Ethiopianhistory.com tells us that “Ge’ez is to Ethiopia as Latin is to the west. Ge’ez, like Latin, was not used as a spoken language for a very long time. But like Latin, Ge’ez is the precursor of Ethiopia’s three major Semitic languages.”
With tooled-leather covered wood boards, this bible, or Gospel Book printed in red and black on vellum is a testament to the conversion of an Ethiopian king to Christianity in the fourth century; a central text of Ethiopian Orthodox Christianity traces the origins of the Ethiopian imperial line to the union of the Queen of Sheba with the Jewish King Solomon.
The coptic binding with boards covered in thin leather allows the book to open flat. Too large for a personal prayer book, it was perhaps used in ritual observance. The first illustration shows contemporary men (perhaps a priest and an acolyte) kneeling on a prayer rug with a book open beside them.
The pages that begin and end the book are vividly illustrated with stylized portraits including a Virgin and Child on the second page. The colors and patterns of the draperies and costumes suggest current African textiles, and the figures have distinctive qualities, such as large, almond-shaped eyes with pronounced whites, and brows that extend from the noses, reflecting the Ethiopian makers. The final figure is carrying a rifle, yet holds a shield, connecting the period of the book with the historical past.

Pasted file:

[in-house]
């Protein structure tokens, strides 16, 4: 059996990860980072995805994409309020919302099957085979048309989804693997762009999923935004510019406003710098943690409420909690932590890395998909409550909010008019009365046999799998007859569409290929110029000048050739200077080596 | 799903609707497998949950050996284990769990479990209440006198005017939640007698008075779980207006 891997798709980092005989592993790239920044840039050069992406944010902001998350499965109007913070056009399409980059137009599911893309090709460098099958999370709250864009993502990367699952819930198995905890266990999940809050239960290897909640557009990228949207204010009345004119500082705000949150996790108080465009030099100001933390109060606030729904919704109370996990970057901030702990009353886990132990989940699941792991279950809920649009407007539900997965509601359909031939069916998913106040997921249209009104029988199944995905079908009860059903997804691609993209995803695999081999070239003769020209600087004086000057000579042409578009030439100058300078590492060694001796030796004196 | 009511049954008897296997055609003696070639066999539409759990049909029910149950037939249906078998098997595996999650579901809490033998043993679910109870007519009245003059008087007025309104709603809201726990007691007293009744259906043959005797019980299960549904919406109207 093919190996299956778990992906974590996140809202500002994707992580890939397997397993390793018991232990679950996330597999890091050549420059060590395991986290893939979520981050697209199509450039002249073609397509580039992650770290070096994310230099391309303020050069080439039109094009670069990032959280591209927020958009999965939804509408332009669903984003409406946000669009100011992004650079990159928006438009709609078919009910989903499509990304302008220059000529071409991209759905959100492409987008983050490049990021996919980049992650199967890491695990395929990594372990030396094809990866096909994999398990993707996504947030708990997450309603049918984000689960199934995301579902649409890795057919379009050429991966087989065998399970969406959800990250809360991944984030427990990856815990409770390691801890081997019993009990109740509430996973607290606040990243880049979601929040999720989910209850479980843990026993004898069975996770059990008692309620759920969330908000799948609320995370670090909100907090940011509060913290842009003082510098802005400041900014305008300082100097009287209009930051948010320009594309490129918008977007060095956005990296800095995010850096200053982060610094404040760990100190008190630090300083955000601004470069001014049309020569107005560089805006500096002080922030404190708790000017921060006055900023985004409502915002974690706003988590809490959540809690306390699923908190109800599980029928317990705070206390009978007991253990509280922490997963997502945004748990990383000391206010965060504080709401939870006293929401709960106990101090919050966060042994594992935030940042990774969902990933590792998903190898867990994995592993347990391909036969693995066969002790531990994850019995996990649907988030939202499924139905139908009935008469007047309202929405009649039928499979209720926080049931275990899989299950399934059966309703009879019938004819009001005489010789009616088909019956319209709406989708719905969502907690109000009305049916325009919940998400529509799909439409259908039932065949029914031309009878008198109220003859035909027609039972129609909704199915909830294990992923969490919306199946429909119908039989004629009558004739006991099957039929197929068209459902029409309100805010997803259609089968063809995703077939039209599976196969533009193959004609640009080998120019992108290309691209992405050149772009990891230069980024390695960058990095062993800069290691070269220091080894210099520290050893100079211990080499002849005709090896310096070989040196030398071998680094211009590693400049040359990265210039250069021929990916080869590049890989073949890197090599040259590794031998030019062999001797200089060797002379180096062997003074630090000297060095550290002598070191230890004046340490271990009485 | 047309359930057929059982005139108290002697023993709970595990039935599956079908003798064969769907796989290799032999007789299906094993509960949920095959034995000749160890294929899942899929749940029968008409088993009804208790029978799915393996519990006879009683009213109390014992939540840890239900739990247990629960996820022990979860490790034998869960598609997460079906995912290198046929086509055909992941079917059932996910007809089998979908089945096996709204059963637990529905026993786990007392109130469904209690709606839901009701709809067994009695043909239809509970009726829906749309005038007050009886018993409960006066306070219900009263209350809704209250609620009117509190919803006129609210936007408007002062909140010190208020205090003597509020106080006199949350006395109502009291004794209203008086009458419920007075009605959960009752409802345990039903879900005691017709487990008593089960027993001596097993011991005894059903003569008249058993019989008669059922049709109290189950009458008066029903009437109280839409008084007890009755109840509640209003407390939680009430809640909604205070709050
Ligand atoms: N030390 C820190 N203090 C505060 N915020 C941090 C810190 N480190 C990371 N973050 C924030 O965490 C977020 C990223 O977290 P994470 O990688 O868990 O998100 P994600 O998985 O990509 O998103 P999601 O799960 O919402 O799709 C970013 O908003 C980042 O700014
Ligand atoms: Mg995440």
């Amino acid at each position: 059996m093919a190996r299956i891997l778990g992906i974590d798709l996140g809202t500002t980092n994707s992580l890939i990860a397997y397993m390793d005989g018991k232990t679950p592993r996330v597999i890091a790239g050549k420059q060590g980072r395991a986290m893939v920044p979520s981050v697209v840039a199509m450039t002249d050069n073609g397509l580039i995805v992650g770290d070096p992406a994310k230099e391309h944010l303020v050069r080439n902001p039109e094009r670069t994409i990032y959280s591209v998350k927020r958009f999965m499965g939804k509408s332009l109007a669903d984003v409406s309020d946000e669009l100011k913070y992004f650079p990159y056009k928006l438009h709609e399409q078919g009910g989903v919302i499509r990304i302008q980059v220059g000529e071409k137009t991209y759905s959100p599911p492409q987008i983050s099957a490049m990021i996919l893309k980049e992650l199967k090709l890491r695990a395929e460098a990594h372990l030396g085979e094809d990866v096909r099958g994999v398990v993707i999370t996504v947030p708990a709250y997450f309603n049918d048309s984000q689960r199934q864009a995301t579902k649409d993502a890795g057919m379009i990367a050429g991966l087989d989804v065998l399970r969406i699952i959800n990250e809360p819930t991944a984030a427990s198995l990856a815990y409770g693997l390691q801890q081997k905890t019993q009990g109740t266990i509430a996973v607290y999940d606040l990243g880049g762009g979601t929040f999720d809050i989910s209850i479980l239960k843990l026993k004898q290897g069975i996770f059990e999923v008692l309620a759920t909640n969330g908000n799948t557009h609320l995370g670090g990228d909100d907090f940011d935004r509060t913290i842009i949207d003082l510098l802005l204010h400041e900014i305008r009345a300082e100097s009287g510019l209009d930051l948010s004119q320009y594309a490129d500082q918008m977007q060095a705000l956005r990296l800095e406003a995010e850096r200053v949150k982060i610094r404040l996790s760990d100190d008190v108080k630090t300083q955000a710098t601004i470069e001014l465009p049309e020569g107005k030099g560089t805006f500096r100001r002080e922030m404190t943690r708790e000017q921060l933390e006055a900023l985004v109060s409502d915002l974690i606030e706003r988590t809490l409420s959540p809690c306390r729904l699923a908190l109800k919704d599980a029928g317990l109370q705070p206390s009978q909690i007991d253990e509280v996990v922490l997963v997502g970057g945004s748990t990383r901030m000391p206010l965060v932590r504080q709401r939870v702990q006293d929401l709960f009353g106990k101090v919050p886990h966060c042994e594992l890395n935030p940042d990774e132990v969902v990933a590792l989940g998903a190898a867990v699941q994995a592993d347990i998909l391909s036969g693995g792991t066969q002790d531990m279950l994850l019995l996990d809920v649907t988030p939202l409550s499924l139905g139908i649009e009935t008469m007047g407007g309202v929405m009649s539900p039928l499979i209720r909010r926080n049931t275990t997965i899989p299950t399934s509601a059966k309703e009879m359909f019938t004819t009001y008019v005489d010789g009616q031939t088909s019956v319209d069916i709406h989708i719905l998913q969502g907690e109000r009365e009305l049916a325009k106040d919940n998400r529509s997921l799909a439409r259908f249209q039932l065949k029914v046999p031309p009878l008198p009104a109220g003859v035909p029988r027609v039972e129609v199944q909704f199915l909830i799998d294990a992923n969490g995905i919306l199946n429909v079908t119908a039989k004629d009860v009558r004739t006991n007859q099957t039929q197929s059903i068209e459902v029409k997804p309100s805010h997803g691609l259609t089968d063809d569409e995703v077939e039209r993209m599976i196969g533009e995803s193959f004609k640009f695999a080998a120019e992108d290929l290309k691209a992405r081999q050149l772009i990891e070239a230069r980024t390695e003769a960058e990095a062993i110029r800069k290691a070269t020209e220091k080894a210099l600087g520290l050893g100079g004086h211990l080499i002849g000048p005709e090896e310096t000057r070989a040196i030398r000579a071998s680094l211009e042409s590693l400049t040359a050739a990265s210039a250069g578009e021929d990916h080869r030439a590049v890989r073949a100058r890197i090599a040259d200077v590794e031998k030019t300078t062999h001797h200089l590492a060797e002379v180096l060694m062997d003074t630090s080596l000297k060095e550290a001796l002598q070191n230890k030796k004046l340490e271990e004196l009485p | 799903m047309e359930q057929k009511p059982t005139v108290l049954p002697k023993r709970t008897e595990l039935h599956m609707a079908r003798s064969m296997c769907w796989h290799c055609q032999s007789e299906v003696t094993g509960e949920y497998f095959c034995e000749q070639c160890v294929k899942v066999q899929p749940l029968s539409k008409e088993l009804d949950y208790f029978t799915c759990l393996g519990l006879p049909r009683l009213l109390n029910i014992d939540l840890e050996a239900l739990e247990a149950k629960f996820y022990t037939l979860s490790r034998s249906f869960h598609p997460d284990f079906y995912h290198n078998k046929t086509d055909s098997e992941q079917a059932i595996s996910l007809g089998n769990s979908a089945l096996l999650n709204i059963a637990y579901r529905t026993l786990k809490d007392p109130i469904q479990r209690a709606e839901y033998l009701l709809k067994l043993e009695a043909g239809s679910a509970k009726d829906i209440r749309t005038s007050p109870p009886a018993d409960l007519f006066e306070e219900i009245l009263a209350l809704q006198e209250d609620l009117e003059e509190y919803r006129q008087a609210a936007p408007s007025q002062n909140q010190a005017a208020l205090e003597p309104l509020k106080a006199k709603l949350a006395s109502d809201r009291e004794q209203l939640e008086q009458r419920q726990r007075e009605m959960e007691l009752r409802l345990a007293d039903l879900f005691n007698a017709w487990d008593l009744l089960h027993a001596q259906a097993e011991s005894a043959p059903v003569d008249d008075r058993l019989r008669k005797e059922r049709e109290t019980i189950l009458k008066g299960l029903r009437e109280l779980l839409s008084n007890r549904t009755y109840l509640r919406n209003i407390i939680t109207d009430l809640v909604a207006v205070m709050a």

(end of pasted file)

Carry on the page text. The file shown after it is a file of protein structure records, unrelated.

The careful lettering and the precise diacritical marks give evidence of the care taken in creating this book. Although the illustrations show skilled artistry, the illuminations on several manuscript pages are filled in with green wash that does not correspond exactly to the outlines beneath. Some of the "illuminating" appears to have been done at a later date by various artists.